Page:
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Evolution in an afternoon: Scientists speed the development of enzymes that break down toxic chemicals

Nature occasionally swats the curveballs humans throw at her. As scientists refine industrial processes and create new chemicals, compounds never before seen in nature begin to turn up in the environment. The counterattack can be rapid: Within a decade, natural variation in bacterial populations may give rise to strains containing enzymes that turn some toxic chemicals into benign substances.

Yet other chemicals remain untouched by bacteria. In the hope of finding the means to clean up these pollutants, Stanford researchers are moving the hunt for new enzymes into the lab by speeding up the rate of variation and compressing millions of years of evolution.

"What takes nature millions of years to evolve, we can do in an afternoon," says Alfred Spormann, assistant professor of civil and environmental engineering and biological sciences.

Enzymes are the workhorses of chemical reactions. They speed and facilitate tasks that would otherwise require a great deal of energy. For example, Spormann says, chemists take nitrogen from the air and transform it with hydrogen into ammonia, which organisms can use as a nutrient. But to accomplish the trick, chemists need to heat the gas to a sizzling 840 degrees F (450 degrees C) and compress it with several hundred times the pressure of the Earth's atmosphere at sea level. Yet some humble soil bacteria use enzymes to accomplish the same feat in ordinary, outdoor conditions.

In the past, when researchers wanted to harness the power of bacteria for waste cleanup, they had to isolate and test many strains before finding bugs with the inborn capacity to break down the desired chemicals. Once researchers pinpointed the strain, they would breed large quantities of the bug for the cleanup site.

The Stanford group is approaching the problem from a different angle. Rather than looking for natural strains of bacteria, the group is using nature's own tricks to make many variations of bacterial enzymes in the test tube.

"Nature uses trial and error to produce and test these enzymes," says Spormann. "It comes up with good and bad ideas, and selects for the useful ones. Using the same principles in the laboratory, we can enhance variation and selection to find the best form of an enzyme."

Zoom into a bacterium's DNA and you'll find a gene encoding the recipe for each enzyme the creature produces. Grab another bacterium, and you'll see a similar set of recipes, although small random mutations will make the two bugs' DNA slightly different. If the bacteria breed and exchange DNA, they might end up with two copies of the same enzyme gene. If this happens, the two versions may line up, overlap and swap information creating two new, slightly different versions of an enzyme. A similar process occurs in people when chromosomes from maternal and paternal sex cells swap genetic material.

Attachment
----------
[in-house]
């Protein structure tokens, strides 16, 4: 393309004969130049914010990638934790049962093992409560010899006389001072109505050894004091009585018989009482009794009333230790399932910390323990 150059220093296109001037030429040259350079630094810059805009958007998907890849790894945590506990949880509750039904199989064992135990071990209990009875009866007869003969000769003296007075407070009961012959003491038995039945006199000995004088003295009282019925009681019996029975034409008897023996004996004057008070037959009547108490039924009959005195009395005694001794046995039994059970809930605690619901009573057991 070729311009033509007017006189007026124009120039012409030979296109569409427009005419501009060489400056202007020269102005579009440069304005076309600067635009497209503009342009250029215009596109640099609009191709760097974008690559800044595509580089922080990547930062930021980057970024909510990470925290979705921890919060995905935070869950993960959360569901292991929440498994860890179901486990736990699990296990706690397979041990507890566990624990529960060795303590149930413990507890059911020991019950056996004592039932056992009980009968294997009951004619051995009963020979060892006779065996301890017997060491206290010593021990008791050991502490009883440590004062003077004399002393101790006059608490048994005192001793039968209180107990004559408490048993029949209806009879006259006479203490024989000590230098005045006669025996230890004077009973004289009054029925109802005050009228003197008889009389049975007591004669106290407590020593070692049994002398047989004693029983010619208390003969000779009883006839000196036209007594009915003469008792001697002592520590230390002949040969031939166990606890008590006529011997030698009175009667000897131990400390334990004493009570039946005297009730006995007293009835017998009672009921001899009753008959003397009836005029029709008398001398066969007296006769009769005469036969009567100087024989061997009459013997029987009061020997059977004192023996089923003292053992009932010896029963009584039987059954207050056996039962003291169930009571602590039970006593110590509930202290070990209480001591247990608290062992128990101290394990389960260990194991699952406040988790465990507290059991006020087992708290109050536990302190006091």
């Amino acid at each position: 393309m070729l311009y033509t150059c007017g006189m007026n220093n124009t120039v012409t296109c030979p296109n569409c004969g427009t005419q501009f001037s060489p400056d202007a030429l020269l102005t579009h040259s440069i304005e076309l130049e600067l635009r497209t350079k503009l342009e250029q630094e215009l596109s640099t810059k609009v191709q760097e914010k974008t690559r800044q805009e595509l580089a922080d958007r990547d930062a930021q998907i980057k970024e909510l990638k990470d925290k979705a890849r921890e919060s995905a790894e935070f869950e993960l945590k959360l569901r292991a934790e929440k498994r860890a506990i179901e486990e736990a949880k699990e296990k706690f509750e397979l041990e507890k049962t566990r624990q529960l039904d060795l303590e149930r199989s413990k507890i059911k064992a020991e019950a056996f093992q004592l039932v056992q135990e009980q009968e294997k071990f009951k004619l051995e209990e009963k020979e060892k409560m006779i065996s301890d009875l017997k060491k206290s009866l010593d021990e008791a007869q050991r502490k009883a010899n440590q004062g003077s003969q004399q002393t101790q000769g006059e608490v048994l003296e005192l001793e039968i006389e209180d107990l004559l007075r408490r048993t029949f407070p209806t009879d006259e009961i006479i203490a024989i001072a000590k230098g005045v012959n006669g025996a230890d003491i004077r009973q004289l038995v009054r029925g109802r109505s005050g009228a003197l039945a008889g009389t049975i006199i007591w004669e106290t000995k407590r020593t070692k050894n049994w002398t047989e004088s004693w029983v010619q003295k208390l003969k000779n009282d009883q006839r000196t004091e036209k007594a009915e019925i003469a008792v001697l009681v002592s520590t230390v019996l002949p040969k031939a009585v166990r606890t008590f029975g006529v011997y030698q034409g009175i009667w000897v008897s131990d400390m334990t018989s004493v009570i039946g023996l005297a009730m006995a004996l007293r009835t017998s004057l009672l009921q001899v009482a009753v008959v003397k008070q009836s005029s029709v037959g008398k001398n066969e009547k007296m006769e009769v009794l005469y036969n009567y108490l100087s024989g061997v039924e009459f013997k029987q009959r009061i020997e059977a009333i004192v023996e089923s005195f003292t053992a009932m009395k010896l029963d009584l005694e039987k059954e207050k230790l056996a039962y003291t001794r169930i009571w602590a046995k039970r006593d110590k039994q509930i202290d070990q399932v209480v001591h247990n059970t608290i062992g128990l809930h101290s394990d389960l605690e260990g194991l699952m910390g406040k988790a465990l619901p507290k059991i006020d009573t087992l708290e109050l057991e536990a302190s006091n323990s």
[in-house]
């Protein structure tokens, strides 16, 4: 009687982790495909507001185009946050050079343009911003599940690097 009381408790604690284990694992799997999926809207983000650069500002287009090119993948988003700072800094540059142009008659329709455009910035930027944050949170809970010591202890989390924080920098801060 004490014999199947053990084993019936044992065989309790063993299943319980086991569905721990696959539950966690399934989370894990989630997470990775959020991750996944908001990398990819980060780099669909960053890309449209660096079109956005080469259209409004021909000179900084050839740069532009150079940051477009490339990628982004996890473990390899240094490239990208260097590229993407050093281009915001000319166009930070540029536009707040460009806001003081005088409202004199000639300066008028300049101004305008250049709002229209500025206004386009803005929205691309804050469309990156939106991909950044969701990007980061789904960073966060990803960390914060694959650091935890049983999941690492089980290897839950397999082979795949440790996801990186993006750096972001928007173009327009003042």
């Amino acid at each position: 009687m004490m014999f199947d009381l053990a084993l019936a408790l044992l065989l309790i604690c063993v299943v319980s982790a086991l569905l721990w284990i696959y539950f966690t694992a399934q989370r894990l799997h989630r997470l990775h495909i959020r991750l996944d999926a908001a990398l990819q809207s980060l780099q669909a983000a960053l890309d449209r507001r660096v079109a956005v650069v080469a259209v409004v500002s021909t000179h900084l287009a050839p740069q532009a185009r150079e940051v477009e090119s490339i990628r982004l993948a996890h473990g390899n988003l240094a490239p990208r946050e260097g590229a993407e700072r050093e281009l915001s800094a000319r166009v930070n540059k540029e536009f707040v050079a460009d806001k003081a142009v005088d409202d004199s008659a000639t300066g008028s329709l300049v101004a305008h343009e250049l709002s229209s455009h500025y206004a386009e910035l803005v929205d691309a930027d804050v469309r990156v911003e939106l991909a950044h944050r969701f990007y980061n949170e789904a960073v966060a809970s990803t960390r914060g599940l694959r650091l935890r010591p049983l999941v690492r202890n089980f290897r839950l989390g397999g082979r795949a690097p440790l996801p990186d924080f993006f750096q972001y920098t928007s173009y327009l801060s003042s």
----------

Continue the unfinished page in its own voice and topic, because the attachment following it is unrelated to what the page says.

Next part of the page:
Interbreeding bacteria and mutations don't happen very often, so Spormann and his student Michael Liu are shuffling genetic information in the lab. They find or generate several versions of the same gene from different bacteria and slice each gene into segments. Randomly drawing on the pool of gene parts, they reassemble the gene. This method, as described in a paper by W.P.C. Stemmer, a researcher at the Redwood City, Calif.-based biotechnology firm Maxygen, generates many variations on the original enzyme theme.

The enzymes produced by these shuffled genes look similar but break down chemicals at different rates and points in the chemical architecture. Some of the enzymes sidle up to the toxic compounds the group is interested in chlorinated alkanes and aromatic hydrocarbons and quickly pull them apart, while others fizzle and don't do a thing.

When testing the efficiency of these enzymes, Spormann's group pops the new gene variation into E. coli bacteria, which lack any copy of the gene, and observe the amount of toxic chemicals the bacteria break down. The ability to generate and test many variations of an enzyme enormously speeds up the process of finding efficient catalysts.

"A lot of this work is done for the love of enzymes," Spormann says. "We want to understand how these incredibly small but powerful machines work."


By Katie Greene

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